– Liz Morris, Kambah, ACT

King of truth

The British have bathed their empire in a golden glow but, as the voices of the colonised become increasingly vocal here and elsewhere, this glow is fading. Charles III has inherited the legacy of the empire. As Tom Keneally observes (“King tide”, September 17-23), he may not accept being a monarch of “no edges” as his mother was. He could become the king who encourages truth-telling across Britain’s former colonies, who helps bring to light the pain that so many suffered under British rule, and who apologises on behalf of his forebears. We can only hope.

– Chris Young, Surrey Hills, Vic

Opportunistic rises

While Reserve Bank governor Philip Lowe identified there were problems with the RBA model, what he failed to point out was that inflation – the rise in cost of products – was not due to an increase in the cost of production (John Hewson, “High prices to pay”, September 17-23). It’s about opportunistic corporate business decisions in the event of the market being damaged by war. The flow-on effect to all other products drives inflation. Sure, the pandemic damaged supply chains and the floods on the east coast were all indicators of potential inflation problems, which the RBA missed. The question is whether monetary policy is an adequate mechanism into the future when such circumstances have a higher probability of occurring. Perhaps a prohibitive 80 per cent super profits tax is the additional government tool to crush societal disruptive business decisions in future.

– Trevor Pratt, Eaglemont, Vic

Letters are welcome: [email protected]
Please include your full name and address and a daytime telephone number. Letters may be edited for length and content, and may be published in print and online. Letters should not exceed 150 words.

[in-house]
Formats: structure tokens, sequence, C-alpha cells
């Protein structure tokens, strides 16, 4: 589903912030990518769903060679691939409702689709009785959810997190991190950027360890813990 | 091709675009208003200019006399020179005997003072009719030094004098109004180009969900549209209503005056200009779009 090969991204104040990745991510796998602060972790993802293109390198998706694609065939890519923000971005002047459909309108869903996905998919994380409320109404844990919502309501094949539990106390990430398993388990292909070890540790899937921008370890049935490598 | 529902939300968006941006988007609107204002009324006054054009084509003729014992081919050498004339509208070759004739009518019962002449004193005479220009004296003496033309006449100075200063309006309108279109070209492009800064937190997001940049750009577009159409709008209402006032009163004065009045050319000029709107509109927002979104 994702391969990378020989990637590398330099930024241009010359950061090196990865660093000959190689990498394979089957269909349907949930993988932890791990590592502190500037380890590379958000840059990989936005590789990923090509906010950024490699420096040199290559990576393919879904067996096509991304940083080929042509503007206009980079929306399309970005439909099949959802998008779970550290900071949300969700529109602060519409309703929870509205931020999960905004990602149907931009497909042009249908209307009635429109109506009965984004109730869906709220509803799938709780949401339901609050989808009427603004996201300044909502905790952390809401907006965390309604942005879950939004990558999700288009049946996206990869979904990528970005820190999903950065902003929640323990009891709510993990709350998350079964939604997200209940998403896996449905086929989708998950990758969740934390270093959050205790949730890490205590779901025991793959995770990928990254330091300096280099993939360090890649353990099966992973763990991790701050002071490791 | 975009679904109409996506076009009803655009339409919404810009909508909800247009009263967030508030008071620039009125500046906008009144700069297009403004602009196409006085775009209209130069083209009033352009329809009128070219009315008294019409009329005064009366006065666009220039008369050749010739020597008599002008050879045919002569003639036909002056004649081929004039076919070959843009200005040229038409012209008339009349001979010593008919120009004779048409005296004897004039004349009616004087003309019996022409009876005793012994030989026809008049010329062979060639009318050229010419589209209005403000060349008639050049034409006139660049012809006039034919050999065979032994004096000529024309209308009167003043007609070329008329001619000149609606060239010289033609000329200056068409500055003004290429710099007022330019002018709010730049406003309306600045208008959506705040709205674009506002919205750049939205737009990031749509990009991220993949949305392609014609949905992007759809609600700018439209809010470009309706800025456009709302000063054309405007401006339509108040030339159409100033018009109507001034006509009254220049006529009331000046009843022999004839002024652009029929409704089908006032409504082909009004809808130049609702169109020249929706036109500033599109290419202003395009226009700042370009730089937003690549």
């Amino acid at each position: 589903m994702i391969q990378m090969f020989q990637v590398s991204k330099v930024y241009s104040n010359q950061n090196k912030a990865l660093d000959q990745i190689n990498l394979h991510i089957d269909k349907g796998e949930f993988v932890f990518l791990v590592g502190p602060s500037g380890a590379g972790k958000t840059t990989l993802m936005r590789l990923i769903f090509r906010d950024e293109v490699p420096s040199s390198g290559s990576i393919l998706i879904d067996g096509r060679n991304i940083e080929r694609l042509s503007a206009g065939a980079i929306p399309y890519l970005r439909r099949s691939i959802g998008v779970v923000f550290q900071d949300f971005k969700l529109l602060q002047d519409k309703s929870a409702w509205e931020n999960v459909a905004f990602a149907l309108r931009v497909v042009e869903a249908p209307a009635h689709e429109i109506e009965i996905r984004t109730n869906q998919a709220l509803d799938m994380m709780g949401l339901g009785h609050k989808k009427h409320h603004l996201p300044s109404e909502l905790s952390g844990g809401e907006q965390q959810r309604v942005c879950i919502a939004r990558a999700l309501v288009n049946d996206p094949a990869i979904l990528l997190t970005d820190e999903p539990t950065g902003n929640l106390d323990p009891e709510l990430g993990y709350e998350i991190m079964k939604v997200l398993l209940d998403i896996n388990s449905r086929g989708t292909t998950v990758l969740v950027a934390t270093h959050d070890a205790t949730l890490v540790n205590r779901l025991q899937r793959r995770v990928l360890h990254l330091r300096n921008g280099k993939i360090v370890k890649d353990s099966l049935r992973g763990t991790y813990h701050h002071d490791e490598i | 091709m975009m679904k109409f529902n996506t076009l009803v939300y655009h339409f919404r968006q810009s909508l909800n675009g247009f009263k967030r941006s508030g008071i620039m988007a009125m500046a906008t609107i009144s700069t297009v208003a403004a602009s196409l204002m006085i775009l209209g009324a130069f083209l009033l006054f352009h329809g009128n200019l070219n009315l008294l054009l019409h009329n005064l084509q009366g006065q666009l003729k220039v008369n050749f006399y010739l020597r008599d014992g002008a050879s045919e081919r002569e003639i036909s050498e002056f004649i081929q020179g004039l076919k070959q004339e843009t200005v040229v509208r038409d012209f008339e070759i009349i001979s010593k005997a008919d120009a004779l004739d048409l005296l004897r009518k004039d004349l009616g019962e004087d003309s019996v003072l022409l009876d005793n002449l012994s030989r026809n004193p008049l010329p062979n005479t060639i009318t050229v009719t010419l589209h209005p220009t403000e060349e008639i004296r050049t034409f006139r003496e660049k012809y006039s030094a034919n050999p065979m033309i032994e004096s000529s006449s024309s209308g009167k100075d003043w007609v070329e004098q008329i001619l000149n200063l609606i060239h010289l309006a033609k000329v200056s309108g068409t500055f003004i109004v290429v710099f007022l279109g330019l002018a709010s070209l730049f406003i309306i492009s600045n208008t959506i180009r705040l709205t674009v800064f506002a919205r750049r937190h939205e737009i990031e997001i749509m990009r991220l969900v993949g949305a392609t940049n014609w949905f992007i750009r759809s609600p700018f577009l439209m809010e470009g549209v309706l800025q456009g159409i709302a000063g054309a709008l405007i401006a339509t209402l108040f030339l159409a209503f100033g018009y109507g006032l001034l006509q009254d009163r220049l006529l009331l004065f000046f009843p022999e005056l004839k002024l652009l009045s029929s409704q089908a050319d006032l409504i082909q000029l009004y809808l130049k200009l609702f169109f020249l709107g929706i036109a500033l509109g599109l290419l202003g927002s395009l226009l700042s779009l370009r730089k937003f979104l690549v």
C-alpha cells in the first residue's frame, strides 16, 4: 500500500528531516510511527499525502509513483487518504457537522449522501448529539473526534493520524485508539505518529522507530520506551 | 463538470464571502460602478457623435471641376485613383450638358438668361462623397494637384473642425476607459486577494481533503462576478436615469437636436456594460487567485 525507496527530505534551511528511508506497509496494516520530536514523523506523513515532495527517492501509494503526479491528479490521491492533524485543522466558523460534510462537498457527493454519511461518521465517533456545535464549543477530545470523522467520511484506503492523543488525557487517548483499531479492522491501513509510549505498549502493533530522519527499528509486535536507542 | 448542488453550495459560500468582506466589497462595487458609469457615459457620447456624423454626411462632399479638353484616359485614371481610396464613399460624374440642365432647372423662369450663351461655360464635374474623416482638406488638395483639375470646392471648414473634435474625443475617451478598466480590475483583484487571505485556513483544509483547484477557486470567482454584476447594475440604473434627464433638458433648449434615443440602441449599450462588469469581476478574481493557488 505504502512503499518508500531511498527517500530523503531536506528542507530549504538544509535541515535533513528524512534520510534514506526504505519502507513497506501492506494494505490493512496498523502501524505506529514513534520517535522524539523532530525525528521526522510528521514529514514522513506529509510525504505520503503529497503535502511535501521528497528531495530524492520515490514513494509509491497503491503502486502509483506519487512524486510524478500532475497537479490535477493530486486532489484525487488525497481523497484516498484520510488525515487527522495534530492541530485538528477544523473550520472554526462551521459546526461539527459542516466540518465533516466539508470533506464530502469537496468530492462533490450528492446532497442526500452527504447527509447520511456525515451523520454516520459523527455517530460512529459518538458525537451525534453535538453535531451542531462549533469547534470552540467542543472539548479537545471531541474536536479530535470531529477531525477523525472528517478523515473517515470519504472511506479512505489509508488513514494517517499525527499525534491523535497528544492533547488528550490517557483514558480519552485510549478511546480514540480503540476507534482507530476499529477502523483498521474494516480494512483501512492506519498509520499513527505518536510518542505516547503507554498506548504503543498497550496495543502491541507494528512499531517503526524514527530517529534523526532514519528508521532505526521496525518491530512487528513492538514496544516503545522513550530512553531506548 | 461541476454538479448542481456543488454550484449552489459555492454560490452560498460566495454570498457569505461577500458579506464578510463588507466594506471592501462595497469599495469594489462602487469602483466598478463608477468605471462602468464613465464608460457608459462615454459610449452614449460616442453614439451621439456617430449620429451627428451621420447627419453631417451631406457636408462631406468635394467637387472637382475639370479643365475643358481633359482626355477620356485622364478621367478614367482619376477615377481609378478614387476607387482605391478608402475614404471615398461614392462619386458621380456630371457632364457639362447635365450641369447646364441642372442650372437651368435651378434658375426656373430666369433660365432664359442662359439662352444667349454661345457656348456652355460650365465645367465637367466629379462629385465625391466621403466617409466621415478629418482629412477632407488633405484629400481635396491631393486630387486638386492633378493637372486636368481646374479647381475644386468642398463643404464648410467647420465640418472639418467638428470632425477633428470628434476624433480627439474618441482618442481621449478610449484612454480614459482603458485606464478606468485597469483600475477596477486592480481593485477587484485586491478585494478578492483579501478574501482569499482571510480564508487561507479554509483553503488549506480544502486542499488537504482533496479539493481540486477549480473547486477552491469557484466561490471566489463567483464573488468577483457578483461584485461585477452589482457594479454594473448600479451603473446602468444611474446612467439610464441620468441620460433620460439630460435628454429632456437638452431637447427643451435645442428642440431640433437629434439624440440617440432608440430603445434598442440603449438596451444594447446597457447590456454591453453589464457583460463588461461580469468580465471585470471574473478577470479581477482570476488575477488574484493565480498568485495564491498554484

This article was first published in the print edition of The Saturday Paper on September 24, 2022.

For almost a decade, The Saturday Paper has published Australia’s leading writers and thinkers. We have pursued stories that are ignored elsewhere, covering them with sensitivity and depth. We have done this on refugee policy, on government integrity, on robo-debt, on aged care, on climate change, on the pandemic.

All our journalism is fiercely independent. It relies on the support of readers. By subscribing to The Saturday Paper, you are ensuring that we can continue to produce essential, issue-defining coverage, to dig out stories that take time, to doggedly hold to account politicians and the political class.

There are very few titles that have the freedom and the space to produce journalism like this. In a country with a concentration of media ownership unlike anything else in the world, it is vitally important. Your subscription helps make it possible.

Select your digital subscription

Month selector

Use your Google account to create your subscription